The matter of climate change will be a topic on discussion when the first ministers assemble later this year.
In Waterloo Region, ClimateActionWR works with dedication and collaboration with services such as Community CarShare, Sustainable Waterloo Region and REEP Green Solutions to reduce carbon emissions. With the support of the new government and its new environmental policies, it allows these programs to flourish which will support a cleaner and greener community.
Here are a couple more notable Canadian accomplishments fighting climate change:
- There are more clean tech companies listed on Canada’s stock exchange than any other stock exchange in the world.
- Canada’s Oil Sands Innovation Alliance’s awareness for environmental technologies was greeted and support by oil producers.
The Residential Sector Committee authored this op-ed on behalf of ClimateActionWR with support from the Workplaces (ICI) and Transportation Sector Committees. The published story can be found on The Record here.
The country’s first ministers are meeting in Vancouver to establish a national climate change strategy which will be effective on a provincial and national level.
With consideration to COP21 and the United Nations Environment Program, the reoccurring theme of reducing emissions remains a top priority internationally.
The opinion story takes a look at Waterloo Region’s commitment to reduce greenhouse gas emissions by 6% of 2010 levels by 2020 as encouraged by ClimateAction WR. The community’s quality of life is improved through the support of organisations and the promotion of services such as Community CarShare, allowing to reduce the emissions contributed by transportation.
After several years of planning and test trials, local municipalities are moving forward with their plan to convert all regional streetlights into LEDs. It is projected that once the 42,000 streetlights have been converted it will save 920 tonnes of GHGs per year in reduced energy use. These energy savings are also expected to translate into annual cost savings of at least $1.6 million.
The LED streetlight retrofits are a key action in the Climate Action Plan. We are excited to see our community taking this next big step towards our GHG emissions reduction target.
You can learn more about this initiative here, or by contacting your local municipality.
The Federation of Canadian Municipalities(FCM) has awarded the Climate Action Plan with a Sustainable Communities Award. The award recognizes the Plan as a leading example of energy planning in the country. Learn more about the awards here: Sustainable Community Awards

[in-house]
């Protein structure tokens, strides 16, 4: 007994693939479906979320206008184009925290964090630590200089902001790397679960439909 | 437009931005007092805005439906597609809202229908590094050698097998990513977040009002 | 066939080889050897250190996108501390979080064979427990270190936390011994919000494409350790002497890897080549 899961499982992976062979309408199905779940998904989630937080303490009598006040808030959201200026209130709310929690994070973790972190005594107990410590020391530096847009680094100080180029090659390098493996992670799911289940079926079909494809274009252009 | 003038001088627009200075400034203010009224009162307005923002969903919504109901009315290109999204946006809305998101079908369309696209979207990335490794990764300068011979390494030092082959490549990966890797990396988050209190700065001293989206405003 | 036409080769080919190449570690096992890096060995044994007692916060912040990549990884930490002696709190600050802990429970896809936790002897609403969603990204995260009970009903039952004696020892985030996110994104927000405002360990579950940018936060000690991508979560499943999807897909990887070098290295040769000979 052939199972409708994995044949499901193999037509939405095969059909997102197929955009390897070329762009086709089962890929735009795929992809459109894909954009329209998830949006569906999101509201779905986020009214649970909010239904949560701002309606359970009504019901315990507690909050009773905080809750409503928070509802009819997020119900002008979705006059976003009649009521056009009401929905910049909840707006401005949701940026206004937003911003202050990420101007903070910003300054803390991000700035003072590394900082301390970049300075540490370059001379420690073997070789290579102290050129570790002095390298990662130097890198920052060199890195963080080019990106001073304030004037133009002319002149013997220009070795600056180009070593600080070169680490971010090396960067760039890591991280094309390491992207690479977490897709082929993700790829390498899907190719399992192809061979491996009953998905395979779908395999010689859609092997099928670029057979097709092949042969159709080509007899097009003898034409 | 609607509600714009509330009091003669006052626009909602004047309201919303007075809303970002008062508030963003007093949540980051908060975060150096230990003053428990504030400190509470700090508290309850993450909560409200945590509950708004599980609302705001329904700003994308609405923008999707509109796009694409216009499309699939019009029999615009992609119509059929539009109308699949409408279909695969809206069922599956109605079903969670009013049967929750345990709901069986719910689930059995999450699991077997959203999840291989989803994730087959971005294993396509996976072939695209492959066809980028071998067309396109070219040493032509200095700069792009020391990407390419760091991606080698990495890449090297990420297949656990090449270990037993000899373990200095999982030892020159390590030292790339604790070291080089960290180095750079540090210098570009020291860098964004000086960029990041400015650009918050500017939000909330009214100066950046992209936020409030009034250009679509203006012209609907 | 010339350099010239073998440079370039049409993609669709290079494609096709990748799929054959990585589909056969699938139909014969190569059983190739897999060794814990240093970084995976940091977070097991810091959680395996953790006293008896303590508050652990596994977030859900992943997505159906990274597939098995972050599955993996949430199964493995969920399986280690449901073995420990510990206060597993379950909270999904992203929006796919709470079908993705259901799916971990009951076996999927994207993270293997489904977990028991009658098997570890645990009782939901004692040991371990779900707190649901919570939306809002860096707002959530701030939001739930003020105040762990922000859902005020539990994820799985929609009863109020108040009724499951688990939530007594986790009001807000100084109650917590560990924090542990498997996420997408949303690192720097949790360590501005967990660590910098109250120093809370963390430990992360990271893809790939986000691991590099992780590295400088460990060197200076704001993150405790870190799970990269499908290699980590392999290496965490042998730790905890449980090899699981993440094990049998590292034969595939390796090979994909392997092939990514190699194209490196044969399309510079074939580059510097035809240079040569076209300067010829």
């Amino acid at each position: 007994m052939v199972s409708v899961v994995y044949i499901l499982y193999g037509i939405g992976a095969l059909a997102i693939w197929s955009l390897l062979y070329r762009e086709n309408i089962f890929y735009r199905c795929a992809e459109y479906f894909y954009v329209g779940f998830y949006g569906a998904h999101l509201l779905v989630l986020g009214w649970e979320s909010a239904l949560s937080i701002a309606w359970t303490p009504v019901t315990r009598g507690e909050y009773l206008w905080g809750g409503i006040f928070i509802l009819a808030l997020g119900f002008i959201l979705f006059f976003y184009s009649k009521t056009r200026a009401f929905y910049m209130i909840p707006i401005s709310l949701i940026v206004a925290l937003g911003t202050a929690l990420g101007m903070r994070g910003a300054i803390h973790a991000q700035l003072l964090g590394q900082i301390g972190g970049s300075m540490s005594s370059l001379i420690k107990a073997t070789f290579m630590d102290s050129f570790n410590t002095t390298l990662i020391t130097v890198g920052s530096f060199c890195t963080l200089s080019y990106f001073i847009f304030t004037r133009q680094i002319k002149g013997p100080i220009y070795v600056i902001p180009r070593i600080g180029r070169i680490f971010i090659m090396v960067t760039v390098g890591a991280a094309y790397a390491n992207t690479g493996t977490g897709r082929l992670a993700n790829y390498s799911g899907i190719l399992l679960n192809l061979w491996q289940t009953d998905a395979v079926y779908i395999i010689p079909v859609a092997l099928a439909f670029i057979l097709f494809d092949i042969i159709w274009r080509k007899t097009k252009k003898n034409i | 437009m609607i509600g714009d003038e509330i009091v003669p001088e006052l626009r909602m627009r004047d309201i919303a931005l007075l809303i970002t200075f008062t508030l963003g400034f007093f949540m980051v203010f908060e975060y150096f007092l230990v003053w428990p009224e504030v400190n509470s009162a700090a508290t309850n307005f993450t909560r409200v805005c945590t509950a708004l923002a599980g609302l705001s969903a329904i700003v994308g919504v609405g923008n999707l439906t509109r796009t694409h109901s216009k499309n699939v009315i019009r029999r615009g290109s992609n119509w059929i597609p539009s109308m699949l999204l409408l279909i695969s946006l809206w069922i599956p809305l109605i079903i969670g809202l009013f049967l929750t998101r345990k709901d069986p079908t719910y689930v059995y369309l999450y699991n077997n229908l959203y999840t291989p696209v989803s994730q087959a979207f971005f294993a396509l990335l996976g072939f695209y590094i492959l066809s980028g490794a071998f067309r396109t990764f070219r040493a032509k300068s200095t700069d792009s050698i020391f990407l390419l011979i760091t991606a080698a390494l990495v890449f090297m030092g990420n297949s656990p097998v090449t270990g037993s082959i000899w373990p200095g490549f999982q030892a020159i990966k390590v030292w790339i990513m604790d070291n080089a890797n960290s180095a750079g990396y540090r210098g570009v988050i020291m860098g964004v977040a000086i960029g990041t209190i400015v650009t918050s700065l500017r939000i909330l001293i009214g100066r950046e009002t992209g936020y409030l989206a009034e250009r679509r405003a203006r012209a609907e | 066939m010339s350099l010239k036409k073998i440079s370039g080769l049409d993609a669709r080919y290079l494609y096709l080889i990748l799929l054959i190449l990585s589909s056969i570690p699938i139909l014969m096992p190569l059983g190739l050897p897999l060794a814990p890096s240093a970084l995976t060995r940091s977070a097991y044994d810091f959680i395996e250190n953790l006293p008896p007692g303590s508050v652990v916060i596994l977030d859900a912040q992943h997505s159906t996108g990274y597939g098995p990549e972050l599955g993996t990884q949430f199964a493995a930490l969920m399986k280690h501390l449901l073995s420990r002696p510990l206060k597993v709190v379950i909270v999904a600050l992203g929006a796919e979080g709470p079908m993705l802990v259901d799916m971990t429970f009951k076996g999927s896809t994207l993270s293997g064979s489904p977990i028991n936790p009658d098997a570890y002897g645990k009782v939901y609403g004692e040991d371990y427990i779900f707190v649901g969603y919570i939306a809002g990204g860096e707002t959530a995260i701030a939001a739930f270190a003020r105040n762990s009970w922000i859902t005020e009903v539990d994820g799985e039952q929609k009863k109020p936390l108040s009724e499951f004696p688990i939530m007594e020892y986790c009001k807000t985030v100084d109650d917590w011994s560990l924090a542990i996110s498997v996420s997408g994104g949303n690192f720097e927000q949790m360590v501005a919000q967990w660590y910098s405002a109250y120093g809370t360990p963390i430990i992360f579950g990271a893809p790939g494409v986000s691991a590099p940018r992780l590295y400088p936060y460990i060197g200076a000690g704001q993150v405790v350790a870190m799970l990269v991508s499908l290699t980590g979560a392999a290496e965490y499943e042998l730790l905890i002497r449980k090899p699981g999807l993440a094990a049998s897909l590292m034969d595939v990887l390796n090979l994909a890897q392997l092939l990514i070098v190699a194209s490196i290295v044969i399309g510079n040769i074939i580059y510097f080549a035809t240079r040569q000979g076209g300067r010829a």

The Climate Action Plan was created through the collaboration of The Region of Waterloo, the City of Kitchener, the City of Cambridge, the City of Waterloo, REEP Green Solutions and Sustainable Waterloo Region. Congratulations and many thanks for all their hard work. You can learn more about our team here.
The Region of Waterloo will accept the award on behalf of ClimateActionWR at FCM’s Sustainable Communities Conference. The Region also won an award for their brownfields redevelopment of the Breithaupt Block.
Together, let’s be ambitious. By acting today, we can leave our children a community that is more resilient, caring, vibrant, and sustainable.
On December 4, one of our lead partners, REEP Green Solutions published an op-ed in The Record. The piece is a personal refection on the global climate conversations currently coalescing around COP21 and a call to greater action on climate change.
Yet for many of us, these talks are like a distant cousin: We know they exist, we might have seen a photo, but we haven’t really ever had any interaction with them. Likewise, climate change can be a difficult issue to relate to personally. The question that many of us struggle with is whether (and how) we, as individuals, can make a difference.
The fact is that climate change hits close to home. Literally.
The piece emphasizes the significant impacts of our actions locally, particularly around the ways we choose to heat and power our homes. Luckily organizations like REEP Green Solutions have spearheaded several initiatives to help homeowners lower their impact. And, our Region is no sitting duck when it comes to climate action, as we have set a GHG reduction target, developed a Climate Action Plan, and have many actions in place to meet it.
The Op-ed was written by Jennifer Lynes, Chair of REEP Green Solutions and associate professor in the Faculty of Environment at the University of Waterloo; and Mary Jane Patterson, executive director of REEP Green Solutions. Read it here: